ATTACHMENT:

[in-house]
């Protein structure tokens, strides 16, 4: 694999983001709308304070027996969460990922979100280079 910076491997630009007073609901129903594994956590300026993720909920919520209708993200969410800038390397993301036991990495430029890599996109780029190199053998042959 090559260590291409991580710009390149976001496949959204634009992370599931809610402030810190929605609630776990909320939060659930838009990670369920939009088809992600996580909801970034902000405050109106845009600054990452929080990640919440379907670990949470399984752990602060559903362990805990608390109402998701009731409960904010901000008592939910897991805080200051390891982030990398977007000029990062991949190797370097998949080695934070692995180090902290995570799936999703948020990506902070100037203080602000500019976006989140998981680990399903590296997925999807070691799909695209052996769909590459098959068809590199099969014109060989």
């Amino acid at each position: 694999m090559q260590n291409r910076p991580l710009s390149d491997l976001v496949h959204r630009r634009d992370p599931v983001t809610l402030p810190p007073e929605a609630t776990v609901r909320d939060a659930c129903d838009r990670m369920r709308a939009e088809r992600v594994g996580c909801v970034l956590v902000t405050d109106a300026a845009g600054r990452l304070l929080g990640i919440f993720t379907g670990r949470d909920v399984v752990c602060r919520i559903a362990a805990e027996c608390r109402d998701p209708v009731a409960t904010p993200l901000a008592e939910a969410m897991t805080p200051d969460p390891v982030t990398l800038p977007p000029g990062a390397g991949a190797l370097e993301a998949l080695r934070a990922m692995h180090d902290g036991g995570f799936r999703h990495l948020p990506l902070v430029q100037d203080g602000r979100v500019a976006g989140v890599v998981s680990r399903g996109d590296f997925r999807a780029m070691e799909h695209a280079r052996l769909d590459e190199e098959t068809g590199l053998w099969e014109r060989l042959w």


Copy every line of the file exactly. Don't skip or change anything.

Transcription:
[in-house]
């Protein structure tokens, strides 16, 4: 694999983001709308304070027996969460990922979100280079 910076491997630009007073609901129903594994956590300026993720909920919520209708993200969410800038390397993301036991990495430029890599996109780029190199053998042959 090559260590291409991580710009390149976001496949959204634009992370599931809610402030810190929605609630776990909320939060659930838009990670369920939009088809992600996580909801970034902000405050109106845009600054990452929080990640919440379907670990949470399984752990602060559903362990805990608390109402998701009731409960904010901000008592939910897991805080200051390891982030990398977007000029990062991949190797370097998949080695934070692995180090902290995570799936999703948020990506902070100037203080602000500019976006989140998981680990399903590296997925999807070691799909695209052996769909590459098959068809590199099969014109060989």
């Amino acid at each position: 694999m090559q260590n291409r910076p991580l710009s390149d491997l976001v496949h959204r630009r634009d992370p599931v983001t809610l402030p810190p007073e929605a609630t776990v609901r909320d939060a659930c129903d838009r990670m369920r709308a939009e088809r992600v594994g996580c909801v970034l956590v902000t405050d109106a300026a845009g600054r990452l304070l929080g990640i919440f993720t379907g670990r949470d909920v399984v752990c602060r919520i559903a362990a805990e027996c608390r109402d998701p209708v009731a409960t904010p993200l901000a008592e939910a969410m897991t805080p200051d969460p390891v982030t990398l800038p977007p000029g990062a390397g991949a190797l370097e993301a998949l080695r934070a990922m692995h180090d902290g036991g995570f799936r999703h990495l948020p990506l902070v430029q100037d203080g602000r979100v500019a976006g989140v890599v998981s680990r399903g996109d590296f997925r999807a780029m070691e799909h695209a280079r052996l769909d590459e190199e098959t068809g590199l053998w099969e014109r060989l042959w």